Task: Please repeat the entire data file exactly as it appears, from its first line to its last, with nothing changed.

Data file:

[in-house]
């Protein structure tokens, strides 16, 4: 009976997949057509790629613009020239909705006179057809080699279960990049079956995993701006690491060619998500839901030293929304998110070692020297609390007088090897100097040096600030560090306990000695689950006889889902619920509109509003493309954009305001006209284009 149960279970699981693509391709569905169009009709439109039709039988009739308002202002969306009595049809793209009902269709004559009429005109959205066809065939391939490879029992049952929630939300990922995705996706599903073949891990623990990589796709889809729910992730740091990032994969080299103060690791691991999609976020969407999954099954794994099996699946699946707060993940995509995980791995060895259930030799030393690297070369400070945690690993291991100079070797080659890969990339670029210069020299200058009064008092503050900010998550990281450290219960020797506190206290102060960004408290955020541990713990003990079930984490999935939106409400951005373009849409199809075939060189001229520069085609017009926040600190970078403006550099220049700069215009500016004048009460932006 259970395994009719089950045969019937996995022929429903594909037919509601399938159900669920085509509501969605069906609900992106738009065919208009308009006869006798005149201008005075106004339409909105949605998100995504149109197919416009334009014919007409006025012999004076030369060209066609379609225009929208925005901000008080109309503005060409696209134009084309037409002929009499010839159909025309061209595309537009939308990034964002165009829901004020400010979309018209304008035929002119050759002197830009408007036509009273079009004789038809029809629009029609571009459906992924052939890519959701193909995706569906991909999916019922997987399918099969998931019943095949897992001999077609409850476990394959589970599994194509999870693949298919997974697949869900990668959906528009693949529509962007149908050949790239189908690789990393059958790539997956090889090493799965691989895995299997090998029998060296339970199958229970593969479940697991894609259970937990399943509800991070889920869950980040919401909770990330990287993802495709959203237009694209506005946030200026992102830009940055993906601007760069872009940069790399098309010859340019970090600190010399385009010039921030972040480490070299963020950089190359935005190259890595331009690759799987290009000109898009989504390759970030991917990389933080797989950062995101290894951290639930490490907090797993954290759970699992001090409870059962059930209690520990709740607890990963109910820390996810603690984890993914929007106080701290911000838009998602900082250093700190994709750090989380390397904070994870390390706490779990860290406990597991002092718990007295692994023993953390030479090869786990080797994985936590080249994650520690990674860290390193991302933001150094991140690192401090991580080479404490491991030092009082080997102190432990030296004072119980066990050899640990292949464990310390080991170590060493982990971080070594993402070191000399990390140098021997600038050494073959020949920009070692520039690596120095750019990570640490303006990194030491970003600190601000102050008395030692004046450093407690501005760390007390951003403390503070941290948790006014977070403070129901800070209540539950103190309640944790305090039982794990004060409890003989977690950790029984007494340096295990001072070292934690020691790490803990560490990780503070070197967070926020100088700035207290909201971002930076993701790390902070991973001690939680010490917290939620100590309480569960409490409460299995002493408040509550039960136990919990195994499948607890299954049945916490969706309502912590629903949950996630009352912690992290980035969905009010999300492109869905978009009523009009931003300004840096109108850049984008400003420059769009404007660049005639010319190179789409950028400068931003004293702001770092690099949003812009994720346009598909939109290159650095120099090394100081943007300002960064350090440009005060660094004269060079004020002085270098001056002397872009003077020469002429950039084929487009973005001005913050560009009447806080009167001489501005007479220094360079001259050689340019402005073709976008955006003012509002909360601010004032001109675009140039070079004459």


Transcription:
[in-house]
């Protein structure tokens, strides 16, 4: 009976997949057509790629613009020239909705006179057809080699279960990049079956995993701006690491060619998500839901030293929304998110070692020297609390007088090897100097040096600030560090306990000695689950006889889902619920509109509003493309954009305001006209284009 149960279970699981693509391709569905169009009709439109039709039988009739308002202002969306009595049809793209009902269709004559009429005109959205066809065939391939490879029992049952929630939300990922995705996706599903073949891990623990990589796709889809729910992730740091990032994969080299103060690791691991999609976020969407999954099954794994099996699946699946707060993940995509995980791995060895259930030799030393690297070369400070945690690993291991100079070797080659890969990339670029210069020299200058009064008092503050900010998550990281450290219960020797506190206290102060960004408290955020541990713990003990079930984490999935939106409400951005373009849409199809075939060189001229520069085609017009926040600190970078403006550099220049700069215009500016004048009460932006 259970395994009719089950045969019937996995022929429903594909037919509601399938159900669920085509509501969605069906609900992106738009065919208009308009006869006798005149201008005075106004339409909105949605998100995504149109197919416009334009014919007409006025012999004076030369060209066609379609225009929208925005901000008080109309503005060409696209134009084309037409002929009499010839159909025309061209595309537009939308990034964002165009829901004020400010979309018209304008035929002119050759002197830009408007036509009273079009004789038809029809629009029609571009459906992924052939890519959701193909995706569906991909999916019922997987399918099969998931019943095949897992001999077609409850476990394959589970599994194509999870693949298919997974697949869900990668959906528009693949529509962007149908050949790239189908690789990393059958790539997956090889090493799965691989895995299997090998029998060296339970199958229970593969479940697991894609259970937990399943509800991070889920869950980040919401909770990330990287993802495709959203237009694209506005946030200026992102830009940055993906601007760069872009940069790399098309010859340019970090600190010399385009010039921030972040480490070299963020950089190359935005190259890595331009690759799987290009000109898009989504390759970030991917990389933080797989950062995101290894951290639930490490907090797993954290759970699992001090409870059962059930209690520990709740607890990963109910820390996810603690984890993914929007106080701290911000838009998602900082250093700190994709750090989380390397904070994870390390706490779990860290406990597991002092718990007295692994023993953390030479090869786990080797994985936590080249994650520690990674860290390193991302933001150094991140690192401090991580080479404490491991030092009082080997102190432990030296004072119980066990050899640990292949464990310390080991170590060493982990971080070594993402070191000399990390140098021997600038050494073959020949920009070692520039690596120095750019990570640490303006990194030491970003600190601000102050008395030692004046450093407690501005760390007390951003403390503070941290948790006014977070403070129901800070209540539950103190309640944790305090039982794990004060409890003989977690950790029984007494340096295990001072070292934690020691790490803990560490990780503070070197967070926020100088700035207290909201971002930076993701790390902070991973001690939680010490917290939620100590309480569960409490409460299995002493408040509550039960136990919990195994499948607890299954049945916490969706309502912590629903949950996630009352912690992290980035969905009010999300492109869905978009009523009009931003300004840096109108850049984008400003420059769009404007660049005639010319190179789409950028400068931003004293702001770092690099949003812009994720346009598909939109290159650095120099090394100081943007300002960064350090440009005060660094004269060079004020002085270098001056002397872009003077020469002429950039084929487009973005001005913050560009009447806080009167001489501005007479220094360079001259050689340019402005073709976008955006003012509002909360601010004032001109675009140039070079004459």